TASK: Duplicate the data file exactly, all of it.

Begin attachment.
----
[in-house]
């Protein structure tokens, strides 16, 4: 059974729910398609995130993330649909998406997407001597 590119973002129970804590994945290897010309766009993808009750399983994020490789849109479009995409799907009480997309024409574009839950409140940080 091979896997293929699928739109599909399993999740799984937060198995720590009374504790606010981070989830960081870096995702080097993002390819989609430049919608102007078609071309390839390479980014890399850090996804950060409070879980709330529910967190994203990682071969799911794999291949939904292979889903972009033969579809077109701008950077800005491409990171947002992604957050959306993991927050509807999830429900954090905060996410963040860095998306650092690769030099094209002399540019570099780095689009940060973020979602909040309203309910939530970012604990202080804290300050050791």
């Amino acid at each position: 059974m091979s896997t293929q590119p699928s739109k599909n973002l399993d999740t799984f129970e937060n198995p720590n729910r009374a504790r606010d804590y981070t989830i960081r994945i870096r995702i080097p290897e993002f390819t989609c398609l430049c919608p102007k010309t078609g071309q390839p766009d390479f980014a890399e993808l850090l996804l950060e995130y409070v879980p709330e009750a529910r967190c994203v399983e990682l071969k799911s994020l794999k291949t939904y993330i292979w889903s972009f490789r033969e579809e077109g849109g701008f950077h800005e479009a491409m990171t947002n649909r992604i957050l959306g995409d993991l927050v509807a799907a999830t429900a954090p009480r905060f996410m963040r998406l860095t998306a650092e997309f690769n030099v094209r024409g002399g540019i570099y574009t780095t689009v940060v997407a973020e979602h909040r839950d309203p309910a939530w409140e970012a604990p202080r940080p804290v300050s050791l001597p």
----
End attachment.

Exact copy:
[in-house]
């Protein structure tokens, strides 16, 4: 059974729910398609995130993330649909998406997407001597 590119973002129970804590994945290897010309766009993808009750399983994020490789849109479009995409799907009480997309024409574009839950409140940080 091979896997293929699928739109599909399993999740799984937060198995720590009374504790606010981070989830960081870096995702080097993002390819989609430049919608102007078609071309390839390479980014890399850090996804950060409070879980709330529910967190994203990682071969799911794999291949939904292979889903972009033969579809077109701008950077800005491409990171947002992604957050959306993991927050509807999830429900954090905060996410963040860095998306650092690769030099094209002399540019570099780095689009940060973020979602909040309203309910939530970012604990202080804290300050050791």
């Amino acid at each position: 059974m091979s896997t293929q590119p699928s739109k599909n973002l399993d999740t799984f129970e937060n198995p720590n729910r009374a504790r606010d804590y981070t989830i960081r994945i870096r995702i080097p290897e993002f390819t989609c398609l430049c919608p102007k010309t078609g071309q390839p766009d390479f980014a890399e993808l850090l996804l950060e995130y409070v879980p709330e009750a529910r967190c994203v399983e990682l071969k799911s994020l794999k291949t939904y993330i292979w889903s972009f490789r033969e579809e077109g849109g701008f950077h800005e479009a491409m990171t947002n649909r992604i957050l959306g995409d993991l927050v509807a799907a999830t429900a954090p009480r905060f996410m963040r998406l860095t998306a650092e997309f690769n030099v094209r024409g002399g540019i570099y574009t780095t689009v940060v997407a973020e979602h909040r839950d309203p309910a939530w409140e970012a604990p202080r940080p804290v300050s050791l001597p």